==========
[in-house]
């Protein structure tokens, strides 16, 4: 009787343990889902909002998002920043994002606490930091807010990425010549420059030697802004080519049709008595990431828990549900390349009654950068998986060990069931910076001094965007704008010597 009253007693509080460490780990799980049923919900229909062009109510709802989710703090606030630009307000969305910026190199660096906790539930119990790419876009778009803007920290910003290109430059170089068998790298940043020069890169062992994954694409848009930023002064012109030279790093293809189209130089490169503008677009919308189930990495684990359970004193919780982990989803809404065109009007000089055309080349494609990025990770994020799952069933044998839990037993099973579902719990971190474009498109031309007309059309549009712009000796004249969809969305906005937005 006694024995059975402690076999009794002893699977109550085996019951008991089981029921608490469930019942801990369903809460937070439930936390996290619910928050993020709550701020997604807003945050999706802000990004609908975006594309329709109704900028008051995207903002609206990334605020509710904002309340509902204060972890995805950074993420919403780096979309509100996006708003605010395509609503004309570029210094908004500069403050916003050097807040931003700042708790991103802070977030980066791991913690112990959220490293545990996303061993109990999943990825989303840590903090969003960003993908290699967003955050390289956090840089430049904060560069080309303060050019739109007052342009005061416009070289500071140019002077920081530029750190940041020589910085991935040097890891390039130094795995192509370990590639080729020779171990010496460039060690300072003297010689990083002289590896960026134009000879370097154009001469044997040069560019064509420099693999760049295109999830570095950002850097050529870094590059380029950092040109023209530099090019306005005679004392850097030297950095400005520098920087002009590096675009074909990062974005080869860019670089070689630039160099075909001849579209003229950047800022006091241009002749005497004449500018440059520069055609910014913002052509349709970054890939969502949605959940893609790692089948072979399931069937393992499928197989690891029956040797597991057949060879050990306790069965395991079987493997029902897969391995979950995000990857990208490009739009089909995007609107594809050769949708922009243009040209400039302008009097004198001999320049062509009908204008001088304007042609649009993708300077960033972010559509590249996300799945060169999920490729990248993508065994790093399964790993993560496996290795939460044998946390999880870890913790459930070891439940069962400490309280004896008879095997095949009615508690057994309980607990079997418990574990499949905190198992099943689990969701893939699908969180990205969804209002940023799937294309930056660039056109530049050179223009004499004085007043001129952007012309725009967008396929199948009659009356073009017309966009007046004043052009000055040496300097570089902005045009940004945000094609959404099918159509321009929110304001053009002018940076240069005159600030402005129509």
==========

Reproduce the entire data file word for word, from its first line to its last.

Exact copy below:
[in-house]
């Protein structure tokens, strides 16, 4: 009787343990889902909002998002920043994002606490930091807010990425010549420059030697802004080519049709008595990431828990549900390349009654950068998986060990069931910076001094965007704008010597 009253007693509080460490780990799980049923919900229909062009109510709802989710703090606030630009307000969305910026190199660096906790539930119990790419876009778009803007920290910003290109430059170089068998790298940043020069890169062992994954694409848009930023002064012109030279790093293809189209130089490169503008677009919308189930990495684990359970004193919780982990989803809404065109009007000089055309080349494609990025990770994020799952069933044998839990037993099973579902719990971190474009498109031309007309059309549009712009000796004249969809969305906005937005 006694024995059975402690076999009794002893699977109550085996019951008991089981029921608490469930019942801990369903809460937070439930936390996290619910928050993020709550701020997604807003945050999706802000990004609908975006594309329709109704900028008051995207903002609206990334605020509710904002309340509902204060972890995805950074993420919403780096979309509100996006708003605010395509609503004309570029210094908004500069403050916003050097807040931003700042708790991103802070977030980066791991913690112990959220490293545990996303061993109990999943990825989303840590903090969003960003993908290699967003955050390289956090840089430049904060560069080309303060050019739109007052342009005061416009070289500071140019002077920081530029750190940041020589910085991935040097890891390039130094795995192509370990590639080729020779171990010496460039060690300072003297010689990083002289590896960026134009000879370097154009001469044997040069560019064509420099693999760049295109999830570095950002850097050529870094590059380029950092040109023209530099090019306005005679004392850097030297950095400005520098920087002009590096675009074909990062974005080869860019670089070689630039160099075909001849579209003229950047800022006091241009002749005497004449500018440059520069055609910014913002052509349709970054890939969502949605959940893609790692089948072979399931069937393992499928197989690891029956040797597991057949060879050990306790069965395991079987493997029902897969391995979950995000990857990208490009739009089909995007609107594809050769949708922009243009040209400039302008009097004198001999320049062509009908204008001088304007042609649009993708300077960033972010559509590249996300799945060169999920490729990248993508065994790093399964790993993560496996290795939460044998946390999880870890913790459930070891439940069962400490309280004896008879095997095949009615508690057994309980607990079997418990574990499949905190198992099943689990969701893939699908969180990205969804209002940023799937294309930056660039056109530049050179223009004499004085007043001129952007012309725009967008396929199948009659009356073009017309966009007046004043052009000055040496300097570089902005045009940004945000094609959404099918159509321009929110304001053009002018940076240069005159600030402005129509």